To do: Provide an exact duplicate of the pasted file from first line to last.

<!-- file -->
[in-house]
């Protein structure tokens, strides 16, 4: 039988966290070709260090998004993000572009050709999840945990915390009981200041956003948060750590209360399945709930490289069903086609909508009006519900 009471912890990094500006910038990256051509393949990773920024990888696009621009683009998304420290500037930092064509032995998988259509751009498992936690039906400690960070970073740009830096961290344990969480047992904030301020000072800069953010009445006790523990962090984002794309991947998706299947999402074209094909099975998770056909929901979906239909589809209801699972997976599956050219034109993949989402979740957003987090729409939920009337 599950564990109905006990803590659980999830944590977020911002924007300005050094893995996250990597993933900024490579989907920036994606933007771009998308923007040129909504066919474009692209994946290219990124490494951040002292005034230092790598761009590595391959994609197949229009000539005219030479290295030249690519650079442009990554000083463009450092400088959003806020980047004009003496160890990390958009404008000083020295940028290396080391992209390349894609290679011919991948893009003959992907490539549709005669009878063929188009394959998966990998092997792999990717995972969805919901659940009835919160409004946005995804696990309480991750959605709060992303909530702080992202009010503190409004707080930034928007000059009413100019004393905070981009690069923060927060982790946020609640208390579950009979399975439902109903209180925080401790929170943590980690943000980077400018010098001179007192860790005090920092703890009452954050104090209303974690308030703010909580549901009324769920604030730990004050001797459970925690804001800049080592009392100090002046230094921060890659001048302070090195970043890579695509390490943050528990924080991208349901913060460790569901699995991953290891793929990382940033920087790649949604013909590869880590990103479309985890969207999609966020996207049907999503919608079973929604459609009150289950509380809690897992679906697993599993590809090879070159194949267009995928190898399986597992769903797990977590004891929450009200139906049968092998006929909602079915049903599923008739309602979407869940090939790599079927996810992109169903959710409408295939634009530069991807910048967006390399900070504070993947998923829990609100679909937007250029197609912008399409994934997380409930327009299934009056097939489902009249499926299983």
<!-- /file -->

[in-house]
């Protein structure tokens, strides 16, 4: 039988966290070709260090998004993000572009050709999840945990915390009981200041956003948060750590209360399945709930490289069903086609909508009006519900 009471912890990094500006910038990256051509393949990773920024990888696009621009683009998304420290500037930092064509032995998988259509751009498992936690039906400690960070970073740009830096961290344990969480047992904030301020000072800069953010009445006790523990962090984002794309991947998706299947999402074209094909099975998770056909929901979906239909589809209801699972997976599956050219034109993949989402979740957003987090729409939920009337 599950564990109905006990803590659980999830944590977020911002924007300005050094893995996250990597993933900024490579989907920036994606933007771009998308923007040129909504066919474009692209994946290219990124490494951040002292005034230092790598761009590595391959994609197949229009000539005219030479290295030249690519650079442009990554000083463009450092400088959003806020980047004009003496160890990390958009404008000083020295940028290396080391992209390349894609290679011919991948893009003959992907490539549709005669009878063929188009394959998966990998092997792999990717995972969805919901659940009835919160409004946005995804696990309480991750959605709060992303909530702080992202009010503190409004707080930034928007000059009413100019004393905070981009690069923060927060982790946020609640208390579950009979399975439902109903209180925080401790929170943590980690943000980077400018010098001179007192860790005090920092703890009452954050104090209303974690308030703010909580549901009324769920604030730990004050001797459970925690804001800049080592009392100090002046230094921060890659001048302070090195970043890579695509390490943050528990924080991208349901913060460790569901699995991953290891793929990382940033920087790649949604013909590869880590990103479309985890969207999609966020996207049907999503919608079973929604459609009150289950509380809690897992679906697993599993590809090879070159194949267009995928190898399986597992769903797990977590004891929450009200139906049968092998006929909602079915049903599923008739309602979407869940090939790599079927996810992109169903959710409408295939634009530069991807910048967006390399900070504070993947998923829990609100679909937007250029197609912008399409994934997380409930327009299934009056097939489902009249499926299983």